And now for a reality check: 92 days is the earliest you might be divorced.  If you are part of the absolute best case scenario mentioned above, there is a chance that your divorce will be finalized and the divorce Decree will be entered on the 92nd day.  However, for everyone else out there, and a majority of those who seek divorce, the process is going to be longer.  In some cases much longer.  Every county is different and some counties take a very long time to process their cases.  Each county’s processing time depends on what their docket looks like.  If they are super flooded with cases it is going to be harder to find the time needed to hear your case.  If the county has a lot of cases that settle, or that don’t need to go before a judge or magistrate, then it will be easier to find the time to hear your case.

The other factor that will impact the length of your divorce process is whether the parties are cooperative.  If one party does not follow court orders and motions are filed or extensions are needed, this is likely going to bump out the resolution of your case.  Sometimes one party will be uncooperative with the purposeful goal of delaying the process.

There are also many horror stories out there of people waiting for years to finalize their divorce.  This is usually a combination of the things mentioned above: back logged court dockets and uncooperative parties.  In addition, if your case has very complicated issues, such as a very high valued estate or serious concerns for parenting time, your case is likely to take a bit more time as experts may be needed to advise the parties and the court.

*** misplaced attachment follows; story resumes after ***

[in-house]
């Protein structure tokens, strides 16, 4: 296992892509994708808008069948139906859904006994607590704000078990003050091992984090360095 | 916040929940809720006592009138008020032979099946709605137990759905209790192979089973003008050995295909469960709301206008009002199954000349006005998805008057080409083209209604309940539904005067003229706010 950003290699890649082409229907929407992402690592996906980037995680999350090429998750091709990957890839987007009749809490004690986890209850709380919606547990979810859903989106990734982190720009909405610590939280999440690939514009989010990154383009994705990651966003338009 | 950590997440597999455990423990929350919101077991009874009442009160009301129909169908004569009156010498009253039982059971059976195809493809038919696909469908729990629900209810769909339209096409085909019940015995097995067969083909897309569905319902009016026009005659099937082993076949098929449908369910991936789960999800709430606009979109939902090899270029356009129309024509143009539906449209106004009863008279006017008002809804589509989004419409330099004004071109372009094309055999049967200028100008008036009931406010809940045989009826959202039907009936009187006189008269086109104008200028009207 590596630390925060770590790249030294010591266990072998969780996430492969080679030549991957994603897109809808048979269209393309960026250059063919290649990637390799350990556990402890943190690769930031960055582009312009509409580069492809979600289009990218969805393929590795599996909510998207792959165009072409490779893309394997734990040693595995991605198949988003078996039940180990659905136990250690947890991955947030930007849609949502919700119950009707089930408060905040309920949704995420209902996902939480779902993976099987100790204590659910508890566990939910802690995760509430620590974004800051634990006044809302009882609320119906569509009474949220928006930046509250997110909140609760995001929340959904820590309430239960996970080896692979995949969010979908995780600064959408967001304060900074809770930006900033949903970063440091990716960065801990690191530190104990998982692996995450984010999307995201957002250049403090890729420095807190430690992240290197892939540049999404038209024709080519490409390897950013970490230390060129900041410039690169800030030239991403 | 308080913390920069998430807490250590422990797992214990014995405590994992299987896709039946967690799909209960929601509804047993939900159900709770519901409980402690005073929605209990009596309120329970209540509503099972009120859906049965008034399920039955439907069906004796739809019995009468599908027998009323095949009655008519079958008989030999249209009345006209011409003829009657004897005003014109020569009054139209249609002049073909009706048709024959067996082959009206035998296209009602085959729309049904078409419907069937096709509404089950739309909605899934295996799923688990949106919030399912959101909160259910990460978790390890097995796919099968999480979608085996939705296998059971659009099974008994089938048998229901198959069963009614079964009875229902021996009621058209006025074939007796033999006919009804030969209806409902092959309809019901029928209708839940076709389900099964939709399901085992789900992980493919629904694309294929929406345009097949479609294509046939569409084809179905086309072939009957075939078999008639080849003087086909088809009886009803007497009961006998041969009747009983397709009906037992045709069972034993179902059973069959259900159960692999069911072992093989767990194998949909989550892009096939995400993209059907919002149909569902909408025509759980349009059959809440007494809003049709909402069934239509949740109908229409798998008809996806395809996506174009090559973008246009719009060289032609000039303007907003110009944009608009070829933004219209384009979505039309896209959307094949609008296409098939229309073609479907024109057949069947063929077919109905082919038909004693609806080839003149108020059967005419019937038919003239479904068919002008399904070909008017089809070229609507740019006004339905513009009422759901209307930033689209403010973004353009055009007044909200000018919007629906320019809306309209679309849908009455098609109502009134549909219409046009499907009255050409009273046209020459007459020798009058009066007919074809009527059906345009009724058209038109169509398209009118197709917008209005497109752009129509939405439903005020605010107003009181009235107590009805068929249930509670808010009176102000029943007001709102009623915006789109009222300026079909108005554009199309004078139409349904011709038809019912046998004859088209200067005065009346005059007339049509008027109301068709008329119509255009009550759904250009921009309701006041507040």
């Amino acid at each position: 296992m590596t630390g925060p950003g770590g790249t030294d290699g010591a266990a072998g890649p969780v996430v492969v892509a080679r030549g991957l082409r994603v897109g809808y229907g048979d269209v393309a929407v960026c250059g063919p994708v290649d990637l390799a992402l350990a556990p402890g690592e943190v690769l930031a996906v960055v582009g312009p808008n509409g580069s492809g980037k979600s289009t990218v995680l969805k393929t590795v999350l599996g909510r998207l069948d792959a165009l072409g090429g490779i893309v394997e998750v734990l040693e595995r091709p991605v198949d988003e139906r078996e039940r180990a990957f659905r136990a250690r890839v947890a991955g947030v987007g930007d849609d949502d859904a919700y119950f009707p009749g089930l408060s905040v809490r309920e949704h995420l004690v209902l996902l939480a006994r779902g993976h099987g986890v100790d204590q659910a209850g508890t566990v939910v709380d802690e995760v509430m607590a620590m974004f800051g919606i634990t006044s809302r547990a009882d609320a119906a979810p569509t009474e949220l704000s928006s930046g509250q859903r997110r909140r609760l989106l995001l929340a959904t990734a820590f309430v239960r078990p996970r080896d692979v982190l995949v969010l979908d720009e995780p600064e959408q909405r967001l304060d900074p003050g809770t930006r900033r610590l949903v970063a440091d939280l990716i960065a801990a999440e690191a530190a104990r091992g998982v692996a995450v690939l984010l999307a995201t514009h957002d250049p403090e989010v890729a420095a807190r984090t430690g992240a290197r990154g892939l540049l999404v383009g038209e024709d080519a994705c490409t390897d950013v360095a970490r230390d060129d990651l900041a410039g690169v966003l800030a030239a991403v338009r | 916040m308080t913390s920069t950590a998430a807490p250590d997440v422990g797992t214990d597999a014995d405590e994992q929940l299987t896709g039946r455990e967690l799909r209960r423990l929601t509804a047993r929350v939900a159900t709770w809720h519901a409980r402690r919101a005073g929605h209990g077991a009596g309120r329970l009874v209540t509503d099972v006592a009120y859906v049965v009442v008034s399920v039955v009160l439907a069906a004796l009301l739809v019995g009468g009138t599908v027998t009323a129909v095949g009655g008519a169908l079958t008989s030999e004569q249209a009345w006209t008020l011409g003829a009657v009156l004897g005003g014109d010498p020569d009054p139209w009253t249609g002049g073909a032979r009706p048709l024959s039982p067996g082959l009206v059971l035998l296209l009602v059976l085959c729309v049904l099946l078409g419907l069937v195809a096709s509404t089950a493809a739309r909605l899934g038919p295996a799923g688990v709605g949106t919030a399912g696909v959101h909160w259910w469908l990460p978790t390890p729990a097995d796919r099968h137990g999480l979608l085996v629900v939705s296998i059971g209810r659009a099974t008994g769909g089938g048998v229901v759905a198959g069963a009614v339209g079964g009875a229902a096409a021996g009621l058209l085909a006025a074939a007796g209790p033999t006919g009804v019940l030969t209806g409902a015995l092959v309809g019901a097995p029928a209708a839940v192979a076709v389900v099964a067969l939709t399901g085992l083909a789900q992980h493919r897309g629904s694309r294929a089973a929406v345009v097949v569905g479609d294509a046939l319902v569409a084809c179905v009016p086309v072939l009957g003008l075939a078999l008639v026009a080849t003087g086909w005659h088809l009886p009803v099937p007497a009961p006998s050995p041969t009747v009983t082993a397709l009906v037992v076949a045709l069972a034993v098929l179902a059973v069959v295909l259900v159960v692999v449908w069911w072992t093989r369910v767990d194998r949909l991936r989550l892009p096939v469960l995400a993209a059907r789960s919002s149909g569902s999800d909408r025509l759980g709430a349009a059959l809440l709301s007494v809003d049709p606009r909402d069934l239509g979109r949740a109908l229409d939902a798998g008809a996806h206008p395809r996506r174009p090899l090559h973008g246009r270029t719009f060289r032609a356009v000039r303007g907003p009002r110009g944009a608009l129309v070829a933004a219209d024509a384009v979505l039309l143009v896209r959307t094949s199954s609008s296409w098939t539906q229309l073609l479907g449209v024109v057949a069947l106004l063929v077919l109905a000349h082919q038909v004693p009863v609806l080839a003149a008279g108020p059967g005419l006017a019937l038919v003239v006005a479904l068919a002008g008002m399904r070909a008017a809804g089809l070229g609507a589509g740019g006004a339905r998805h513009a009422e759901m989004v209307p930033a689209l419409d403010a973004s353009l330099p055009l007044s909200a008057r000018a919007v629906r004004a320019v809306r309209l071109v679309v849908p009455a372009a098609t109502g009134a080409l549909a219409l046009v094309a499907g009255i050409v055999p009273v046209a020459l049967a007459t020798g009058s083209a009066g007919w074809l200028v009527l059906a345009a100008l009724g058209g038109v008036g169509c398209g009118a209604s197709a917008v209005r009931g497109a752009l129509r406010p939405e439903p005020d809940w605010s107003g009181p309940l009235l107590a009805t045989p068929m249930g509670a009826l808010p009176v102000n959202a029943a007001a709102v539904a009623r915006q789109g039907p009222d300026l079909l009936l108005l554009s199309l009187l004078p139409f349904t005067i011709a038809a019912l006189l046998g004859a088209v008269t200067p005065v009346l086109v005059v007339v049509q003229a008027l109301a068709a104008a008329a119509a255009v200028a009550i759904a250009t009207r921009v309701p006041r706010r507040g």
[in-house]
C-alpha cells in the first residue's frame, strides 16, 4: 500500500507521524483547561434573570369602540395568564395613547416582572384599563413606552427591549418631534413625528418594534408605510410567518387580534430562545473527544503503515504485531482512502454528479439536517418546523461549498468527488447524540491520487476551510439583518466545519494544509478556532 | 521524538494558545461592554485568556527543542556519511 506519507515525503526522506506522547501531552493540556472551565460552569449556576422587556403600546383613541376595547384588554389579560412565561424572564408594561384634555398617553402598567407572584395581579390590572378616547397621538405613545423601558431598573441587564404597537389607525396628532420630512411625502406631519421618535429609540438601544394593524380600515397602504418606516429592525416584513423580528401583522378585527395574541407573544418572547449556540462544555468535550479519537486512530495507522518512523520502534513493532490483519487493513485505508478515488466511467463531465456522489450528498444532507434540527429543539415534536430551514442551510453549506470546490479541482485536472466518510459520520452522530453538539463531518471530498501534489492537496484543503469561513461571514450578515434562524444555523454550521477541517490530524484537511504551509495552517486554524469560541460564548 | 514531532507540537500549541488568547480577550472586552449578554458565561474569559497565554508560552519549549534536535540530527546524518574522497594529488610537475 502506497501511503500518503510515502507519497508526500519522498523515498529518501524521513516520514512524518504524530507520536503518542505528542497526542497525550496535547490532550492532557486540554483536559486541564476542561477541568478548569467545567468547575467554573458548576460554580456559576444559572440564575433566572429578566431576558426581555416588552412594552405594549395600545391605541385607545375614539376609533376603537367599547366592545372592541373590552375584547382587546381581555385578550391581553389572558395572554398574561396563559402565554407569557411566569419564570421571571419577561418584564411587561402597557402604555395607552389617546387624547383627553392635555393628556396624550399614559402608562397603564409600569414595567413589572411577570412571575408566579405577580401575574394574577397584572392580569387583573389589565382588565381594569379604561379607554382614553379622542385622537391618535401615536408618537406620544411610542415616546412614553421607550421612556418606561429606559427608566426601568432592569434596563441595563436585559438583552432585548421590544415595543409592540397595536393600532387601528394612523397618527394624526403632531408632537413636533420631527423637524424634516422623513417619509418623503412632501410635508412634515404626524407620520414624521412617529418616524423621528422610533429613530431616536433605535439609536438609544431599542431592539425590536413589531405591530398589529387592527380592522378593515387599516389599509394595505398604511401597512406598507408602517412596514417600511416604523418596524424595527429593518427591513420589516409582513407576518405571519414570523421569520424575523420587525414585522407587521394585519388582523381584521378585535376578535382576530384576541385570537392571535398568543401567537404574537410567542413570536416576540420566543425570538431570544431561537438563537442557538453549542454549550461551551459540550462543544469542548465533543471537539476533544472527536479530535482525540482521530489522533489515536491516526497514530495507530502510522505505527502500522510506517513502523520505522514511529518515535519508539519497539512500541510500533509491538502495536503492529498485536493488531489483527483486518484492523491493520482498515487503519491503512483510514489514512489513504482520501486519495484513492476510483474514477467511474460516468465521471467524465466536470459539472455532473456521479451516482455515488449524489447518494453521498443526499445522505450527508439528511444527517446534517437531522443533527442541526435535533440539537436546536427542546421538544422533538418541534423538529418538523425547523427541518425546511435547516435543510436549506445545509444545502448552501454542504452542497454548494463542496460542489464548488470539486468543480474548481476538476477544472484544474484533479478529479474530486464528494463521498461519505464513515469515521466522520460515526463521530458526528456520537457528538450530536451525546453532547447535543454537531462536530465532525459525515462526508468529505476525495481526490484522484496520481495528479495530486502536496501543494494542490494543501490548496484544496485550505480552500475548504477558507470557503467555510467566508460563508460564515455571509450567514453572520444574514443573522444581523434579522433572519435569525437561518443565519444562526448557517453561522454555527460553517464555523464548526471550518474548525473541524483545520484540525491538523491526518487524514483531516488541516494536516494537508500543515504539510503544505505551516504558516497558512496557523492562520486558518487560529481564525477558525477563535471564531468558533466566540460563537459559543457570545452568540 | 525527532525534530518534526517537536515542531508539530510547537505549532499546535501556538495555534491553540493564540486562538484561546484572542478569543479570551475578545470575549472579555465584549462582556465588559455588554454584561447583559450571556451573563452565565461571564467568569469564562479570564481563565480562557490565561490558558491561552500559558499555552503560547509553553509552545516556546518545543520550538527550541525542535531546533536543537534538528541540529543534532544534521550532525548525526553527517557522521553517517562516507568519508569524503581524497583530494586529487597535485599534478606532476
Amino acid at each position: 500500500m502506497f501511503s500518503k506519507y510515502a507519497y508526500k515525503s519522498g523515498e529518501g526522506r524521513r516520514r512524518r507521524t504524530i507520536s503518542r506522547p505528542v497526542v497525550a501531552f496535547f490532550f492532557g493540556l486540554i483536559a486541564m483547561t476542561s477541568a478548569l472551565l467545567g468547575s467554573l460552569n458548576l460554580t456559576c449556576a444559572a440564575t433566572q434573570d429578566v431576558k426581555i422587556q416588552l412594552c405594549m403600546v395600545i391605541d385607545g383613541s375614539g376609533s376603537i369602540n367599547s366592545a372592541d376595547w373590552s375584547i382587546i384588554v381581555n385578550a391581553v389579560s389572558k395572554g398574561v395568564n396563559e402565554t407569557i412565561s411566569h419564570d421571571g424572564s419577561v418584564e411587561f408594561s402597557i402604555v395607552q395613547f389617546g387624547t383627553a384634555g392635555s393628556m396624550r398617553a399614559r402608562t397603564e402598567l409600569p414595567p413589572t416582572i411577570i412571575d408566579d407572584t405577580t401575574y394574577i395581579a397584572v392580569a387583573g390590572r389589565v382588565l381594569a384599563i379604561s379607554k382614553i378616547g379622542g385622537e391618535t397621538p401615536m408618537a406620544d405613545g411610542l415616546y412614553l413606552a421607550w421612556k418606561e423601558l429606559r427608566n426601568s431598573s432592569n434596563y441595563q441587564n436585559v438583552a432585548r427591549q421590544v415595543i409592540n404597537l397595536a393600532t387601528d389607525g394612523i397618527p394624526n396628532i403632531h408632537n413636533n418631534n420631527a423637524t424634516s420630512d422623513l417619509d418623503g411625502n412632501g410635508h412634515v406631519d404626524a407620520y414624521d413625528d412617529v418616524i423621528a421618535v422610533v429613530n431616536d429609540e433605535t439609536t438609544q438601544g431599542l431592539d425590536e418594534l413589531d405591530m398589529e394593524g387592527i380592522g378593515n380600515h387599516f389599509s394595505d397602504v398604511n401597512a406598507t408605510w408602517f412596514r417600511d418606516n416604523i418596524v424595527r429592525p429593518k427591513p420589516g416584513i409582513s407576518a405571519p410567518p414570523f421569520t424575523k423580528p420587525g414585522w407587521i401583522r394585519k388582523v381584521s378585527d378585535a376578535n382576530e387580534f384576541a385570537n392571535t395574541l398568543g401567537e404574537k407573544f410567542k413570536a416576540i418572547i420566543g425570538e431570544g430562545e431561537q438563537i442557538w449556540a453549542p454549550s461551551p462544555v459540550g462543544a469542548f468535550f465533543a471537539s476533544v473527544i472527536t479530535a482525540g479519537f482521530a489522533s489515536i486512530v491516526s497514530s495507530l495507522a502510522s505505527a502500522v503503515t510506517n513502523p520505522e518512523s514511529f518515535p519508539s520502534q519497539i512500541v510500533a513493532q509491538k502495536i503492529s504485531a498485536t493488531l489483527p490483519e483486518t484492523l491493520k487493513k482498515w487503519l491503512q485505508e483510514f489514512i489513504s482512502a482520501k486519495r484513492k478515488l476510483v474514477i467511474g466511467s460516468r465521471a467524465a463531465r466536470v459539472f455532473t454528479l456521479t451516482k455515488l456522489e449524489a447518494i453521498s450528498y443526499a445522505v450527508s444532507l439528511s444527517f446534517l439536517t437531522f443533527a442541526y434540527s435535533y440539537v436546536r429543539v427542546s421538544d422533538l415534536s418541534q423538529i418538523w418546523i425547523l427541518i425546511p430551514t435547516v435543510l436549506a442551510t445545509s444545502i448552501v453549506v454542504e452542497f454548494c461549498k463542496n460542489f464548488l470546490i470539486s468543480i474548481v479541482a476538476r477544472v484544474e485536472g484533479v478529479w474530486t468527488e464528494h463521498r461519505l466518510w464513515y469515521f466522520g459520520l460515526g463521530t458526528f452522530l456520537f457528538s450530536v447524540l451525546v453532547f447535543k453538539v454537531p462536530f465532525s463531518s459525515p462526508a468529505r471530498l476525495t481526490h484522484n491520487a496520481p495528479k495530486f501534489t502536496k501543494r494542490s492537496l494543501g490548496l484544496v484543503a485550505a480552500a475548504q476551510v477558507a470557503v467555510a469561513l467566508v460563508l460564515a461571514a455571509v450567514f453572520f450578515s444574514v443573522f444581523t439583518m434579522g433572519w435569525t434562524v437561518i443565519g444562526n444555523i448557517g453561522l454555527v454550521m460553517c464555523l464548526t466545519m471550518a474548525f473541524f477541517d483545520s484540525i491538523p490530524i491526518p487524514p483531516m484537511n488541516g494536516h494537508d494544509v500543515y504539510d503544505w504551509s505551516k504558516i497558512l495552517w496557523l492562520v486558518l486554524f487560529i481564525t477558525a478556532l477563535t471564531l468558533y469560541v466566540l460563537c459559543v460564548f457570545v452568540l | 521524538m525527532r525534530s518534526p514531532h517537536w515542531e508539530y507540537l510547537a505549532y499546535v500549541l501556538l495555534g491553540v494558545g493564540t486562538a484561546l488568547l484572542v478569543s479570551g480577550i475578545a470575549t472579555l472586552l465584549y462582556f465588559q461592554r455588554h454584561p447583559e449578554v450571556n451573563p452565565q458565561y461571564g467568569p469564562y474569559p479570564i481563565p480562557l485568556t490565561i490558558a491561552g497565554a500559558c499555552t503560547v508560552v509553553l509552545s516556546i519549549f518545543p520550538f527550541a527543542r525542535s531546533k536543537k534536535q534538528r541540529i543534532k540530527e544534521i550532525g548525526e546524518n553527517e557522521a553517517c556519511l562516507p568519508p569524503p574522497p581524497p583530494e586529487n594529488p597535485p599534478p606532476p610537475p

Part of what makes the waiting process during a divorce so difficult is that many times one of the parties has already emotionally severed themselves from the relationship.  Sometimes they have done so years before the process is ever started.  For these people, even though their case is moving along, it seems as if it is taking forever because they have been emotionally divorcing the other party for a long time.

I wish I could tell you that the average case takes X months or that you can expect to be divorced by such and such time, but the truth is, the only thing I can tell you for certain is that you will not be divorced sooner than 92 days…  I can tell you, as I’m sure your parents did, that “anything worth doing is worth doing right,” and we all know that doing things right takes time.  If you find yourself frustrated with the legal process and feel like it is never going to end, try to remember that you do not really want a quick resolution with “cookie cutter” Orders.  You want a resolution that takes into account your needs, your family’s best interests and your circumstances.  Keeping this in mind will hopefully give you the patience you need in the moment and the peace you need for the future.